7 Buildings You Must See in Chicago's Loop

If there is something that Chicago does amazingly well it's architecture. We are the home of the skyscraper and amazing architects like Frank Lloyd Wright to name just a few of Chicago's architectural achievements. With great architecture there are many buildings that you need to add to your visit list it can be pretty overwhelming. I've got 7 buildings in The Loop that you should make must see if you're visiting or if you've lived in Chicago your entire life. 

Union Station

Open since 1925, Union Station remains Chicago's intercity rail terminal and the largest terminal for commuter trains. It cost $75 million dollars to build, over a billion today. The station's Great Hall is one of my favorite places in the city. It's absolutely stunning, especially after they restored it the last few years. Remember the scene from My Best Friend's Wedding when they were in the train station? That is the Great Hall.

225 S Canal St, Chicago, IL 60606

Chicago Cultural Center

78 E Washington St, Chicago, IL 60602
The Cultural Center started it's life in 1893 as the central Chicago library. In 1977 it was converted to an arts and culture center. It boasts the title of the nation's first free municipal cultural center and you can still enjoy everything it has to offer for that same low price of $0. From exhibits to performing arts to programs there is always something happening at the Cultural Center. The first of two stunning focal points of the Chicago Cultural Center is the Grand Army of the Republic Memorial. With it's pink marble walls, mosaic floors and stained glass dome it's a sight to behold. Only rivaled by the Preston Bradley Hall with it's white marble and 38 foot Tiffany glass dome, the largest Tiffany dome in the world.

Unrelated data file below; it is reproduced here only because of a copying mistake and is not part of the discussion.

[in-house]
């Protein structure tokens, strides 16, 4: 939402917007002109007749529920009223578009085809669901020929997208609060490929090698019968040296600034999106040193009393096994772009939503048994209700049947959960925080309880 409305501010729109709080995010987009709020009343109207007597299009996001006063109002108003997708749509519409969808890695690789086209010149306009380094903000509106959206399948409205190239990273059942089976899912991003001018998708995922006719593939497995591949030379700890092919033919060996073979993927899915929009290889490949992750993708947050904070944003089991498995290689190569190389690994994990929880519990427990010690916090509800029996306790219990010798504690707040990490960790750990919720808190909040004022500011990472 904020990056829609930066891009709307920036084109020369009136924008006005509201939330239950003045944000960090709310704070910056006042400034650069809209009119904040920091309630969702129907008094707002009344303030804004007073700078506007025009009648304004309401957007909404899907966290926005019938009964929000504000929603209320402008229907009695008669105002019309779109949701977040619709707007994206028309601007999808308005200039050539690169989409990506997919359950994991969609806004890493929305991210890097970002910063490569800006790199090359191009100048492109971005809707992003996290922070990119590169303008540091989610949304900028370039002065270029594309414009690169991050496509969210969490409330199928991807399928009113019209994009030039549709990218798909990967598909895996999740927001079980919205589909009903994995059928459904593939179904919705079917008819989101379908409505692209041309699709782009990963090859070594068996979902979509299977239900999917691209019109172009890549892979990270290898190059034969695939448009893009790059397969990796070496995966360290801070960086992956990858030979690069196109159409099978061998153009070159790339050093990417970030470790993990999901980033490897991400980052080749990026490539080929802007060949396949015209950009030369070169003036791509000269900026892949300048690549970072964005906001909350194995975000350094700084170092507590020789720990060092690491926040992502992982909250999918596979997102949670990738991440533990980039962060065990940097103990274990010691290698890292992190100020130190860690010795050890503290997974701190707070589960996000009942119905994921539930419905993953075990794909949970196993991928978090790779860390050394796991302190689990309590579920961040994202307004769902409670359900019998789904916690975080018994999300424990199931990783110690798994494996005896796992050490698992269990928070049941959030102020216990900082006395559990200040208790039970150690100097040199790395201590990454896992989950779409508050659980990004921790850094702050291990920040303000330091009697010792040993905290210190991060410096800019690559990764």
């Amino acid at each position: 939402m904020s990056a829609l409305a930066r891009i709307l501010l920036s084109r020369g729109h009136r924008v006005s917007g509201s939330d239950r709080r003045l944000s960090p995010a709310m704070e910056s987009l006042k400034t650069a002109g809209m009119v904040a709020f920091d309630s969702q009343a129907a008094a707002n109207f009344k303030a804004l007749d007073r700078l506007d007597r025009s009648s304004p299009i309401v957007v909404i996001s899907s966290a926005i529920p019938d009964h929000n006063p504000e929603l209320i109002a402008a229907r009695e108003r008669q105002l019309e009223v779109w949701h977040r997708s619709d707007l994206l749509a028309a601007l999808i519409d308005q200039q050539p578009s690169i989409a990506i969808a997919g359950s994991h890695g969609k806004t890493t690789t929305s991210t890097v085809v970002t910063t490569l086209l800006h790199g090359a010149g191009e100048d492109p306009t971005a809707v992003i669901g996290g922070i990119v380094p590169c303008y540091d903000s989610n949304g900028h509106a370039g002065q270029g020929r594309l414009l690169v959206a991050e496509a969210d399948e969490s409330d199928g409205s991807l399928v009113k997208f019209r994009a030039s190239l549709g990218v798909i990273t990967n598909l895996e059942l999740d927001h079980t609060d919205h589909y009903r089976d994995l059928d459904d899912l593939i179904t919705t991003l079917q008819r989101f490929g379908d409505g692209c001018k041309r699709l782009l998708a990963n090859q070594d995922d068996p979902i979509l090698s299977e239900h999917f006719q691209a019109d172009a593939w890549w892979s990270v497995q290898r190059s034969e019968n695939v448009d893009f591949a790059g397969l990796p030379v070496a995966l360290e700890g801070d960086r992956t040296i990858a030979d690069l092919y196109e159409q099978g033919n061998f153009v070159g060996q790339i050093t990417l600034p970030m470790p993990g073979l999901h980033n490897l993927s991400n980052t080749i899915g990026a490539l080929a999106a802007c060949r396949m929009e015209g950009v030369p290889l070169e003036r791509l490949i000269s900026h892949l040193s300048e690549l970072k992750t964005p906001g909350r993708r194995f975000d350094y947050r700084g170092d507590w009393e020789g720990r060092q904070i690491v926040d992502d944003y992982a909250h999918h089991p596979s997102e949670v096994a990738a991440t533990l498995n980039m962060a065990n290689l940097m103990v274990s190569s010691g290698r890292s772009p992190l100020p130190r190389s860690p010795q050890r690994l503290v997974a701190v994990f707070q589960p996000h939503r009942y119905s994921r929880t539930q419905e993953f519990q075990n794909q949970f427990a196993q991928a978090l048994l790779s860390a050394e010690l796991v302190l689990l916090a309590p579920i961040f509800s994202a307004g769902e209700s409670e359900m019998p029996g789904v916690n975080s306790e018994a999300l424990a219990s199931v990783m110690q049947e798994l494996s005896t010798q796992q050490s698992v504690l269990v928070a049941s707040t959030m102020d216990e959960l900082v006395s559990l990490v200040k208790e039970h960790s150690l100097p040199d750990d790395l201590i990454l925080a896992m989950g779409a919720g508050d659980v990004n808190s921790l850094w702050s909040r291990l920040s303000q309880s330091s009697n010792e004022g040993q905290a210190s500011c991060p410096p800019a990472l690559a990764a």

78 E Washington St, Chicago, IL 60602

Monadnock Building

The Monadnock Building has the honor of being known as the tallest load-bearing brick building ever constructed along with at the time of completion being the tallest office building. The north half of the building was designed by the firm of Burnham & Root and built starting in 1891 while the south half was designed by Holabird & Roche and constructed in 1893. You'll find beautiful details inside and outside of this building from the iron stair rails to the designs in the granite outside.

53 W Jackson Blvd, Chicago, IL 60604

Rookery Building

Designed by Burnham and Root in 1888 the Rookery Building is considered one of their crowning achievements. It is considered the oldest standing high-rises in Chicago. In addition to being the oldest it was a ground breaking structure with it's "floating" foundation to help steady the tall building on the swampy land that comprises Chicago. When you walk into the building you step in the awe inspiring light court with it's twisting staircase. Throughout the years there have been a number of renovations that have only enhanced the beauty instead of taking it away. The first being completed by Frank Lloyd Wright in 1907 when he was tasked with renovating the interiors of the building.

209 S LaSalle St, Chicago, IL 60604

Sears Tower

Some people call this building by it's new nick name, Willis Tower but it will always be the Sears Tower. This 110-story building at the time of completion in 1973 became the tallest building in the world. It held the a title for nearly 25 years and it was the tallest building in the Western Hemisphere for 41 years, until 2014 when the new One World Trade Center topped it. It's straight lines make for pretty amazing photographs.

233 S Wacker Dr, Chicago, IL 60606

The Sullivan Center

Originally known as the Carson, Pirie, Scott and Company Building. It was occupied by Carson's for more than a century!! Fun fact it's always been used for retail purposes and currently is home to Target. The building's northwest entrance with it's ornate rotund features that can be seen from both State and Madison were created with beauty that would make people want to come in and shop.

9 E Madison St, Chicago, IL 60602

The Marshall Field and Company Building

Another famous Chicago building that is for some reason known by another name but will always be Marshall Field's to Chicagoans. Since 2006 it's been the home to Macy's on State Street. This building completed in 1906 takes up an entire city block and clocks in at 13 stories with the store being 7. You'll find two iconic architectural elements. First being Marshall Field's "Great Clock" at the northwest corner of the building at State & Randolph Streets. The second is the gorgeous Louis Comfort Tiffany vaulted ceiling it is the first iridescent glass dome and is the largest glass mosaic of its kind.

111 N State St, Chicago, IL 60602

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